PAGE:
A ForeignPolicy.com piece on the state of war videogames asks if such titles are bringing the reality of current conflicts into the living rooms of gamers, or simply exploiting them for commercial gain.
A good chunk of the piece centers on the recently released Medal of Honor, in light of the controversy it generated. That controversy, the author writes, “wouldn't have occurred even five or six years ago,” as “video game studios seemed to be reticent about tackling contemporary conflicts, preferring instead to crank out games based in abstracted worlds and full of abstracted enemies.”
Older games such as SOCOM and Full Spectrum Warrior began to depict newer enemies, but “the level of graphical complexity was remedial enough that the game remained, well, a game.” Then, recently the Six Days in Fallujah game popped up, generating negative press, and last year Call of Duty: Modern Warfare 2 appeared. Suddenly, “Gone was the cartoonish violence of past simulations; ushered in was a world of dizzying alleyway firefights.”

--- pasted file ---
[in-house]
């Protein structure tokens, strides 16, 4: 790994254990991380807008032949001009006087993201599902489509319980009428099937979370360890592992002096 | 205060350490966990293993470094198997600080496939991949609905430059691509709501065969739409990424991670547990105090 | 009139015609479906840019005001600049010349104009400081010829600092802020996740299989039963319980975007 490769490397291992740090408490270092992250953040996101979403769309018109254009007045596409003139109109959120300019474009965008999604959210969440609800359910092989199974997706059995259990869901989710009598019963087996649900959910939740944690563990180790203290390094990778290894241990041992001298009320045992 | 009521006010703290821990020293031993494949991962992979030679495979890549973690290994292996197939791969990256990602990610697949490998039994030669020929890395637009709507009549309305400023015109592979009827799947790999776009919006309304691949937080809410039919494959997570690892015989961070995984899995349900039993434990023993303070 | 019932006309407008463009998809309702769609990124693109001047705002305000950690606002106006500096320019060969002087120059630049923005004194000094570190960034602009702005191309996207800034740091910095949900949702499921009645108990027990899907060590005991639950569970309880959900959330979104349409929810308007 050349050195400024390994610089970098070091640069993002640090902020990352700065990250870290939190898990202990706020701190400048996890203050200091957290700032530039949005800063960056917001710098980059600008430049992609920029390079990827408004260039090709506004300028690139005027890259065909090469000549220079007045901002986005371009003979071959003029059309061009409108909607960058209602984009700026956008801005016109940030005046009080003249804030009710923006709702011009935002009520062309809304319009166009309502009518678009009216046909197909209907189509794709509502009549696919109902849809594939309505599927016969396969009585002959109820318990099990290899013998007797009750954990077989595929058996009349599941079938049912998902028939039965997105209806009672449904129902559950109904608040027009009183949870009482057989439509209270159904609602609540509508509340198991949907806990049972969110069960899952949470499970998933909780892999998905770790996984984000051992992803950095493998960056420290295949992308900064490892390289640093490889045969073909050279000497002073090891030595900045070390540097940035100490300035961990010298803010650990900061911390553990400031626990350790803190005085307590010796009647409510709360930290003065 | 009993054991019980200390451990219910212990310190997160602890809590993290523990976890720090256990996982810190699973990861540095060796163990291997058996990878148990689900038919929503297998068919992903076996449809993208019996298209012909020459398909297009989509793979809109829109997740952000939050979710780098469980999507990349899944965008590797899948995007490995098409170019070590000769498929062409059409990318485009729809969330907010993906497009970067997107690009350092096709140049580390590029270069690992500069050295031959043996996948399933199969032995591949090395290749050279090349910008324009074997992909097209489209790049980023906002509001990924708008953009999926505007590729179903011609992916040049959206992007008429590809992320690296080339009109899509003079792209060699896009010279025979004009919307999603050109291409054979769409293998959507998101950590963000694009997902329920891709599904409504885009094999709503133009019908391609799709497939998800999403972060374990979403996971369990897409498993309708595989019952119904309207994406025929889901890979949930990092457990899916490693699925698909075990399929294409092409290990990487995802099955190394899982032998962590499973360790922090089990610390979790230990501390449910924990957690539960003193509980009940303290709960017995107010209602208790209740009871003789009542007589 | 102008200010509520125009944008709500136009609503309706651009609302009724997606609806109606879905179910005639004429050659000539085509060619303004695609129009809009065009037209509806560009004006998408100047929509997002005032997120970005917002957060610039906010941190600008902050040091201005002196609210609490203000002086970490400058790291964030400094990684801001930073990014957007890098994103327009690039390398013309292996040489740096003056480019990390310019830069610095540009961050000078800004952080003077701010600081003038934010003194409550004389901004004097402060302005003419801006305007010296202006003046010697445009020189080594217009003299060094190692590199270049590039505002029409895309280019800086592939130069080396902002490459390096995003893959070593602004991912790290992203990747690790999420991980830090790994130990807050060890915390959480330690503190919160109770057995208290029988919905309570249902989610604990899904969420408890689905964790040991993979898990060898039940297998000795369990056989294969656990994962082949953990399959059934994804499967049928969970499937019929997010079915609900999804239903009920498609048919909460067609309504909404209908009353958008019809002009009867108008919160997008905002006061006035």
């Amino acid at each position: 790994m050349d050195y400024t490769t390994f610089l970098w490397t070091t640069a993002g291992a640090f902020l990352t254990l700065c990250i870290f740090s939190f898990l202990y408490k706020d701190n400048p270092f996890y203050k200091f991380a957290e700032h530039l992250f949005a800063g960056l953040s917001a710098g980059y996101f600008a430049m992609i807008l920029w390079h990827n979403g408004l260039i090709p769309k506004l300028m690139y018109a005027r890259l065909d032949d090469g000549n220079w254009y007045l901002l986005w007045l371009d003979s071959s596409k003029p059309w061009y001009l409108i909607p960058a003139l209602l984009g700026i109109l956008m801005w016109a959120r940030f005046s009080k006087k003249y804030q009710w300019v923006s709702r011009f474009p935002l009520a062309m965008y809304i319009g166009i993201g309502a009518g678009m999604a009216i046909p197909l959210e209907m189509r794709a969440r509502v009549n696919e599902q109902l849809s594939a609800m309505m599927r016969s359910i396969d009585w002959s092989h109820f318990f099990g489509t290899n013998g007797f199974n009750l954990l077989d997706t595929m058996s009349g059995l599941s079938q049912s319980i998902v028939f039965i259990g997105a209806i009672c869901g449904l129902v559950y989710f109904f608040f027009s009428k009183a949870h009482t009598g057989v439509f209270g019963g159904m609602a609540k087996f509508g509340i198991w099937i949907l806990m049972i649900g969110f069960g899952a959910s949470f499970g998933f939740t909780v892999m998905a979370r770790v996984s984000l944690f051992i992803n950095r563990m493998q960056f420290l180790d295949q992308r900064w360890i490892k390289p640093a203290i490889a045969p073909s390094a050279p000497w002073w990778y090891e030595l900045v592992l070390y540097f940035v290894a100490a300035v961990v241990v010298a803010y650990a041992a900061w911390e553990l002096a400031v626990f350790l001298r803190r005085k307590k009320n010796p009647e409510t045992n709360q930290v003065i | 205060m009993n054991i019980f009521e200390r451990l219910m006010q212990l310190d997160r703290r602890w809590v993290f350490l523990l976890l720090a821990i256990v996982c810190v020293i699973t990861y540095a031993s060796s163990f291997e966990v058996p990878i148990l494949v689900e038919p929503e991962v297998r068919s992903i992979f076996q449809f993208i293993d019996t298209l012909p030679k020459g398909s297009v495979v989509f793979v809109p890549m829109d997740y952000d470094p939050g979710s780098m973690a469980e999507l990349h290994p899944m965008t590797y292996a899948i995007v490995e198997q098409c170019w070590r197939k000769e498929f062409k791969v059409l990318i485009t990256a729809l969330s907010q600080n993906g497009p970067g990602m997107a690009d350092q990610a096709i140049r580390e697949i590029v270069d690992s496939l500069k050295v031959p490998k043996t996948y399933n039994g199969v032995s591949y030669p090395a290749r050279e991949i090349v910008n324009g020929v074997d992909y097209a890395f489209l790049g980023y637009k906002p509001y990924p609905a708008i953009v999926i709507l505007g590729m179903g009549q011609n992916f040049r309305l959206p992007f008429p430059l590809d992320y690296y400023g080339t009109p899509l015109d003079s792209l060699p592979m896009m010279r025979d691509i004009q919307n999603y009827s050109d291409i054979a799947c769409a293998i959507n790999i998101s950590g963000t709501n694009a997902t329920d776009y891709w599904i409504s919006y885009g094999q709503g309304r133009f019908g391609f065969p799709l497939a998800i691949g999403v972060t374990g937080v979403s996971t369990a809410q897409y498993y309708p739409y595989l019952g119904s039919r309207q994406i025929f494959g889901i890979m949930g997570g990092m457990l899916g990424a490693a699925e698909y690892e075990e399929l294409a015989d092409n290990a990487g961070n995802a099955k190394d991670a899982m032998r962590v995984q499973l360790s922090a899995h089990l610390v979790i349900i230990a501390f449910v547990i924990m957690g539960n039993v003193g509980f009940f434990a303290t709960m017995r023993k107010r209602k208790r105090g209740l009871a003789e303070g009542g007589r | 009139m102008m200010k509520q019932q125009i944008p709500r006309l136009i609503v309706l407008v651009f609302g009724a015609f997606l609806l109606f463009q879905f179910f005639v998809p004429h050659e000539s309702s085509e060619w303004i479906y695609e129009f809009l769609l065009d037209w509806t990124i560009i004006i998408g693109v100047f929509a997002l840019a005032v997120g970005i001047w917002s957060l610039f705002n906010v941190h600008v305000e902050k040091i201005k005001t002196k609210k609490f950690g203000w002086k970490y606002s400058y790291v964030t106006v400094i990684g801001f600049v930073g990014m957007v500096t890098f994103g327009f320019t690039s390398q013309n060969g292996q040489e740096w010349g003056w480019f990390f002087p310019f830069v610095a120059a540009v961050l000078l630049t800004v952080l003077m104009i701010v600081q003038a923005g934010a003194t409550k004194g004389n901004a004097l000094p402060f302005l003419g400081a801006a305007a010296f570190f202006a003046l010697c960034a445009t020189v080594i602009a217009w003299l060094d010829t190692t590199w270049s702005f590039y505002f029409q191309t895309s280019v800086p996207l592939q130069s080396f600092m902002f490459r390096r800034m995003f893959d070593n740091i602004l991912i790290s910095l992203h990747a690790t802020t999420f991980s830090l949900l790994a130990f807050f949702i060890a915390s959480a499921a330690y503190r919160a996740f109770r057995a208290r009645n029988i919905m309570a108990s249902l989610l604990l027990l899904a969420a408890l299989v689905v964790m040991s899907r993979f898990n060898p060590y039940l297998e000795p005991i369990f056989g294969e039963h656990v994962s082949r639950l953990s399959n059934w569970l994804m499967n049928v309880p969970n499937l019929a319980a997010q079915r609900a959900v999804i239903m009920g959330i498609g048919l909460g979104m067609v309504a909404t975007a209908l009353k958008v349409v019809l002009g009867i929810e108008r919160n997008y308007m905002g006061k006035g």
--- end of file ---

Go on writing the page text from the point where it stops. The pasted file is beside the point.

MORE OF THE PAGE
The most interesting comments in the article come from Georgia Tech School of Literature, Communications and Culture Associate Professor Ian Bogost, who said that the videogame industry has never had an interest in politics.
Studios are stuck in this weird netherworld, between Silicon Valley and Hollywood. And games are stuck in that place, too. They want to be technology, and they also want to be entertainment.
When asked if games might someday “say something meaningful about foreign conflicts,” Bogost responded:
I'm optimistic. Games are great at depicting systems instead of telling stories. ... And then there's role-playing: What is it like to be someone else? That's the missed opportunity in Medal of Honor -- what does it really mean to be the Taliban?
Where are they coming from? What does that feel like? Now that doesn't mean you have to endorse the opinion, but [in a video game] you can explore something from someone else's side.
Bogost said that if Medal of Honor had taken this approach, “it would have been interesting and powerful.”